Alaska House of Representatives Speaker Mike Chenault, R-Nikiski, and Senate President-elect Charlie Huggins, R-Wasilla, spoke Friday evening at a reception for legislators at the Terry Miller Legislative Office Building to introduce members-elect of the House and Senate.
Seventeen newly-elected members of the House and Senate will be sworn in alongside returning lawmakers Tuesday afternoon at the Alaska State Capitol when the 28th Alaska State Legislature convenes.
Two of those 17 are senators-elect who are outgoing state representatives. Sens.-elect Anna Fairclough, R-Eagle River, and Berta Gardner, D-Anchorage, are the pair of lawmakers moving up from the House to the Senate.
Another, Rep. Shelley Hughes, R-Palmer, was elected to her first full term last November after being appointed to serve out the unexpired term of Carl Gatto. Then-Rep. Gatto died in office last April.
“While she’s been a representative representing the district that Rep. Gatto used to represent, she hadn’t had the honor and the privilege, I guess, yet of voting,” Chenault said.
Hughes took office last May, days after the House adjourned sine die.
Sen.-elect Pete Kelly, R-Fairbanks, returning to the Legislature after a decade’s absence, also received a special tribute from Huggins as Sen. Lesil McGuire, R-Anchorage, affixed a senatorial pin to his lapel.
“We’re certainly proud to have Pete back with us,” said Huggins.
Due to legislative redistricting changing district numbers across the state, Southeast Alaska’s only new lawmaker, Rep.-elect Jonathan Kreiss-Tomkins, D-Sitka, will be representing House District 34. A different seat with that same number has been represented by Chenault in the House since 2003; the speaker will be representing House District 28 instead in the incoming Legislature.
After introducing Kreiss-Tomkins, Chenault quipped, “I expect him to be around a while because District 34 was my old district.”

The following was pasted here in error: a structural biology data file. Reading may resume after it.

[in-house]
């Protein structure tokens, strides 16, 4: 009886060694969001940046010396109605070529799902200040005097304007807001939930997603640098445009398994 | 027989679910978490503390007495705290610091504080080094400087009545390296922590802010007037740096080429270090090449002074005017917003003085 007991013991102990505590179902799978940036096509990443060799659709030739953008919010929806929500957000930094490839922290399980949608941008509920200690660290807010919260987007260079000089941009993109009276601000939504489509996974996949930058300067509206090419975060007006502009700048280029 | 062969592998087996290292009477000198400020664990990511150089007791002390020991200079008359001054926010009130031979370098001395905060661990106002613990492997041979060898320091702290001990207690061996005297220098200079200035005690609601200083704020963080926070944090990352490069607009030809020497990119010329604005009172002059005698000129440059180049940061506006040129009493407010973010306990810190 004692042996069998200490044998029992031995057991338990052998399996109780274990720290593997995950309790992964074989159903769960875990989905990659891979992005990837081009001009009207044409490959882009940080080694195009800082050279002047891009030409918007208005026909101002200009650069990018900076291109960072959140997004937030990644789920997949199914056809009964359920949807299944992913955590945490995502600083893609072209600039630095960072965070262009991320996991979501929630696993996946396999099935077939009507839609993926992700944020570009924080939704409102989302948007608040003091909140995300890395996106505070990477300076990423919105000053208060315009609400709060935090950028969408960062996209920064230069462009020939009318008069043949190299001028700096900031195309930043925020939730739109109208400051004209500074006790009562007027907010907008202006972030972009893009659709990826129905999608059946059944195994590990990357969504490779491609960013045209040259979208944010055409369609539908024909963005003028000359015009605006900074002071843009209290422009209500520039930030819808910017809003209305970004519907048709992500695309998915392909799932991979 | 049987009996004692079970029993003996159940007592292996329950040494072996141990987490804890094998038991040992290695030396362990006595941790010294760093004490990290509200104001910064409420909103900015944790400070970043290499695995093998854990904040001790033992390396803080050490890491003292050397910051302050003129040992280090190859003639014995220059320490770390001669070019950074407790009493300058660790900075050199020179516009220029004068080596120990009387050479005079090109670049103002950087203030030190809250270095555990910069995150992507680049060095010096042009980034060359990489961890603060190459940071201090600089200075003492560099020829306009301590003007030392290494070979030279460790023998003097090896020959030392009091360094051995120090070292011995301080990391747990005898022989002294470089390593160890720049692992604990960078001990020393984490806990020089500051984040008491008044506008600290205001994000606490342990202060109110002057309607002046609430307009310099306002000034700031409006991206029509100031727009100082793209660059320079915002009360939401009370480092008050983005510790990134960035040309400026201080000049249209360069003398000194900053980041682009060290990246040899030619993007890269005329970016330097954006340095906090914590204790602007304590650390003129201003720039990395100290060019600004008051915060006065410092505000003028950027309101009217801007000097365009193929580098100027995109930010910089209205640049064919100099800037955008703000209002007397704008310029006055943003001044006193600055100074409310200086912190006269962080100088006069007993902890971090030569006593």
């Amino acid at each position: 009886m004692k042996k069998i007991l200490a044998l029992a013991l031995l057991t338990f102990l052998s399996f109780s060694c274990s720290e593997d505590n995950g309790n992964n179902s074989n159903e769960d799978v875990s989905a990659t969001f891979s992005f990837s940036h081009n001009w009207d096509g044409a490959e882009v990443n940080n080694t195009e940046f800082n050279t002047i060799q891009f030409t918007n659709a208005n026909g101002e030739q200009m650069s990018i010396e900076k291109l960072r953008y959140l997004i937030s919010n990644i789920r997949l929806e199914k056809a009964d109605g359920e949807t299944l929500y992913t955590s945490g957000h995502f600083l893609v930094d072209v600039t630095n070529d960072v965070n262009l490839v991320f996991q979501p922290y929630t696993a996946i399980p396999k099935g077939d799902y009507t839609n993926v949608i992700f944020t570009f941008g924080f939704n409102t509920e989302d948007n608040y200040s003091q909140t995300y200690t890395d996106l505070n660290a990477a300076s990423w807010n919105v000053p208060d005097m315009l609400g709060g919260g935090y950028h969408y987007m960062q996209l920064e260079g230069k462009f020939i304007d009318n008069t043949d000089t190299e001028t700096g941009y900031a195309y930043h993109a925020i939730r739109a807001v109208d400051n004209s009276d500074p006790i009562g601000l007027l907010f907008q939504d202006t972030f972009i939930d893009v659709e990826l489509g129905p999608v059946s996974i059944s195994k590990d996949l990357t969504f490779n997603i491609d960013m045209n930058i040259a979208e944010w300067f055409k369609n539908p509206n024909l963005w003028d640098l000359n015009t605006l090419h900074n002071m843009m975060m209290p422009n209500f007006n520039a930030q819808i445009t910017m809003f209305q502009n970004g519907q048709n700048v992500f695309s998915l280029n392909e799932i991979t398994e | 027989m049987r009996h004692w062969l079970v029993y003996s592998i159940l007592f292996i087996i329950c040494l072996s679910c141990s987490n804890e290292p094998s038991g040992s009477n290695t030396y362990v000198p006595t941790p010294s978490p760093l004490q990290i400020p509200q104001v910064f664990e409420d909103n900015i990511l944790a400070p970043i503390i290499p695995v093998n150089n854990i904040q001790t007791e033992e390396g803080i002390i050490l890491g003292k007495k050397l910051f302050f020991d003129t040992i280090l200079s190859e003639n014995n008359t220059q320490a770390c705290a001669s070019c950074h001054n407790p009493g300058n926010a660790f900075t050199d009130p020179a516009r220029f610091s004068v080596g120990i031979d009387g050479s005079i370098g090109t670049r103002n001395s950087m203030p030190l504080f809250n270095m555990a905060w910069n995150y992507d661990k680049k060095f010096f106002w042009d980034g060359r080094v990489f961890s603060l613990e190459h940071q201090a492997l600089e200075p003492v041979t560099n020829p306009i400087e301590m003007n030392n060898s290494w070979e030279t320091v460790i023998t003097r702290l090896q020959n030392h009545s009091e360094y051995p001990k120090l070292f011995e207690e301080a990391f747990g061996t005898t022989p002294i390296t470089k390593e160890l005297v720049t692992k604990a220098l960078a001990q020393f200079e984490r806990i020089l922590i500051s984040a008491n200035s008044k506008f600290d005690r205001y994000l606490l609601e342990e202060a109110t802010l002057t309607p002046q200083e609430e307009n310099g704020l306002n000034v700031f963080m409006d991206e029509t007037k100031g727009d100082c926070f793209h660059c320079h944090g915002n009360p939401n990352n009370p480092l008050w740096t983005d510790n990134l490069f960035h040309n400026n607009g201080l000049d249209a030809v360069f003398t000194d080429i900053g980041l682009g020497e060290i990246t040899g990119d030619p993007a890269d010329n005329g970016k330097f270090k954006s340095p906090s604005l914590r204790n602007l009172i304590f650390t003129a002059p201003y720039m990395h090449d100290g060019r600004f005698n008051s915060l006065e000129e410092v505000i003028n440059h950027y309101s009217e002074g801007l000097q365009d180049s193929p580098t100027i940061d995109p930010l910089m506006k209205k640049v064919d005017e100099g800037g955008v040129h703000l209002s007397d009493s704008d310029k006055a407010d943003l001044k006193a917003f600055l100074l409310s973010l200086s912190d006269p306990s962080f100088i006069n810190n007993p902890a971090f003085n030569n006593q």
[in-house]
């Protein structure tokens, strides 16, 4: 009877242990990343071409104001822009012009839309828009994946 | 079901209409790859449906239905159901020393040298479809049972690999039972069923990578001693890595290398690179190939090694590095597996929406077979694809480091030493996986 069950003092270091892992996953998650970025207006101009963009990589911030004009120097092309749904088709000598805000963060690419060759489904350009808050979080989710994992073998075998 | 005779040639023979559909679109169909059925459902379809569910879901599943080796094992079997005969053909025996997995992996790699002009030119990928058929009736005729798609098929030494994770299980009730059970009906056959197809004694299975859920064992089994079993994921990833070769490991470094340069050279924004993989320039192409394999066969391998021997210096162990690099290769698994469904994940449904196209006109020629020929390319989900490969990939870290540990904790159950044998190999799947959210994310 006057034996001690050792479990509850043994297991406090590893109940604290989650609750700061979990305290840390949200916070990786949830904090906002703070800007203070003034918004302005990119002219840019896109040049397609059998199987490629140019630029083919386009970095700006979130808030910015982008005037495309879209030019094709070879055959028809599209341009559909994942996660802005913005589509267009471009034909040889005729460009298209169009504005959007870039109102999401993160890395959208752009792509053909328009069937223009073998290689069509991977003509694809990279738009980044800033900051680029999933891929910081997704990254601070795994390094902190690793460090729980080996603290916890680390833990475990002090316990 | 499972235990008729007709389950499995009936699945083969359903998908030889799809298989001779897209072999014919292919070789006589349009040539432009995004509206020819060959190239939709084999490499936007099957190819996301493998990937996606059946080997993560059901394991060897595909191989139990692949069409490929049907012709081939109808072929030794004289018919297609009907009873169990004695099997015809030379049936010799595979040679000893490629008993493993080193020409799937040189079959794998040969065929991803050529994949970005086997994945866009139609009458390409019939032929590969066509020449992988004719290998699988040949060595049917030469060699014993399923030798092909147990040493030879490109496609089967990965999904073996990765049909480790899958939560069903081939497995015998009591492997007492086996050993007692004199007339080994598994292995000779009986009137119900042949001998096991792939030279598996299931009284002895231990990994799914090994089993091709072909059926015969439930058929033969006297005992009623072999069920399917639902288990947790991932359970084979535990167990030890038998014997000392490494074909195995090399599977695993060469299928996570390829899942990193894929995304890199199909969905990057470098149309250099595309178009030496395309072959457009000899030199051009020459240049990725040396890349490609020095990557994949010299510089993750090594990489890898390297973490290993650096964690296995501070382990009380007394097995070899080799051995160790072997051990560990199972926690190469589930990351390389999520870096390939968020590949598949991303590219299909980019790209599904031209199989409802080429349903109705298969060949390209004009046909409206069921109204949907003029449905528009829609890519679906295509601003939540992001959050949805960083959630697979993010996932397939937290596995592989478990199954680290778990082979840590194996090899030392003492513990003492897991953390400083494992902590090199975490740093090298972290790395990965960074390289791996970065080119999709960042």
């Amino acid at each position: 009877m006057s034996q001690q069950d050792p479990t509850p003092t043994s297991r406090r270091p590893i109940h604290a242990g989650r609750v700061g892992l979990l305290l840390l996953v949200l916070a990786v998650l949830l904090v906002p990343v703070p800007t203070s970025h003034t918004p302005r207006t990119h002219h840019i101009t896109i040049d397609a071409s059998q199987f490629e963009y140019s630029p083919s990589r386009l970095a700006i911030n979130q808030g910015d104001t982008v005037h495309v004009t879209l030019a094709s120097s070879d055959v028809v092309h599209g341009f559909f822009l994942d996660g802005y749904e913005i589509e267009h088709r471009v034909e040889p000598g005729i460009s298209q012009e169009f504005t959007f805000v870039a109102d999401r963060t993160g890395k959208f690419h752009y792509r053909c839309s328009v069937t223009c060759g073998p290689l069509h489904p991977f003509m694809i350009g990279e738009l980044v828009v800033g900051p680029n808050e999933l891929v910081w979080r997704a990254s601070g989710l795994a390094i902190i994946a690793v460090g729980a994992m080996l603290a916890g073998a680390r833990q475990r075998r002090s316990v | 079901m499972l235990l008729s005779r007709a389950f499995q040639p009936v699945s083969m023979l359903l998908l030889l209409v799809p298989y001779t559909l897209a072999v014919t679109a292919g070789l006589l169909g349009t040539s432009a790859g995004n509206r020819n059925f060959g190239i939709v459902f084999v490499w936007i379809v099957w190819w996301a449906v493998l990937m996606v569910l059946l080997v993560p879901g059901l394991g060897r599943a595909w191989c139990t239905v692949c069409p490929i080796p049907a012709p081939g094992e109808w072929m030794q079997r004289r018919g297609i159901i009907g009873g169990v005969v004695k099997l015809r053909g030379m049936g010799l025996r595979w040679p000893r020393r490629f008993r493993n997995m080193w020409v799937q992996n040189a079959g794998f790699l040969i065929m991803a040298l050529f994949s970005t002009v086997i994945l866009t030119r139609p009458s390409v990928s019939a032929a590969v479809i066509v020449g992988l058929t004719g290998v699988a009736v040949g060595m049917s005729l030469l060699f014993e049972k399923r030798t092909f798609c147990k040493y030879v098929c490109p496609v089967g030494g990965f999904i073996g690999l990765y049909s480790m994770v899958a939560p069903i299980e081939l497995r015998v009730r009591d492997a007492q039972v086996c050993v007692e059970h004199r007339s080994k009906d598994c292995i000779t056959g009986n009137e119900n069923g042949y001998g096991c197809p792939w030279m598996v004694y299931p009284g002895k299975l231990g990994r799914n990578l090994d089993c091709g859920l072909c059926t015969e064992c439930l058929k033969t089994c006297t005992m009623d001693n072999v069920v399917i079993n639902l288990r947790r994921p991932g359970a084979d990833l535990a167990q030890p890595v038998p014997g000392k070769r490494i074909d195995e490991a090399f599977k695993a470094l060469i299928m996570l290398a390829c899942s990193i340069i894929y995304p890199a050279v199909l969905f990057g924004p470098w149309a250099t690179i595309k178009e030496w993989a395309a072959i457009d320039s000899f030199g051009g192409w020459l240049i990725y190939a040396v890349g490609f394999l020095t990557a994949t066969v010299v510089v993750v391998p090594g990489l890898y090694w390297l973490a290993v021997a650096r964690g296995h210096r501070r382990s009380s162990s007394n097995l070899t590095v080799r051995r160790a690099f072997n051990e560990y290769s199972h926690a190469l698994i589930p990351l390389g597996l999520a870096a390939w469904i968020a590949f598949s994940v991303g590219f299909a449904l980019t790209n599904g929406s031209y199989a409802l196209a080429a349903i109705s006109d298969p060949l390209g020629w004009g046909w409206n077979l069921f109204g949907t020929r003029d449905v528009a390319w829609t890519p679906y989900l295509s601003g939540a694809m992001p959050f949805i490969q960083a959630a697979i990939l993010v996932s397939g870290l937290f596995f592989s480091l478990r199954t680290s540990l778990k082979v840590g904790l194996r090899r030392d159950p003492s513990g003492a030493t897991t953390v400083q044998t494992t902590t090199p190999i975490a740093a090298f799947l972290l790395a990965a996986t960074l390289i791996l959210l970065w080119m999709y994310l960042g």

New legislators spent much of last week in orientation, attending meetings on everything from the budget process to rules and etiquette.
“It’s very comprehensive,” said Sen.-elect Click Bishop, R-Fairbanks. Of the start of the legislative session Tuesday, he remarked, “I’m ready to go. The sooner we get started, the sooner we get done.”
Bishop, a former commissioner of the Alaska Department of Labor and Workforce Development, added, “I’m glad to be back in Juneau and looking forward to a productive session.”
Kreiss-Tomkins said the orientation was “really great,” giving the staff and legislators who organized and led it an “A-plus.”
“It’s the basic ground rules of how the institution works,” Kreiss-Tomkins said. “People trying to help you help yourself and not screw up and make a dolt of yourself.”
Kreiss-Tomkins said he is feeling “much more ready to go than a few days ago.”
After receiving his legislative pin and posing for a few photographs with staff members and fellow members-elect, Rep.-elect Benjamin Nageak, D-Barrow, was upbeat.
“I really enjoyed it,” Nageak said of orientation. “I learned a lot during the few days that we had together, and I’m looking forward to doing what needs to be done for the state after learning a lot of things in the last couple days.”
• Contact reporter Mark D. Miller at 523-2279 or at firstname.lastname@example.org.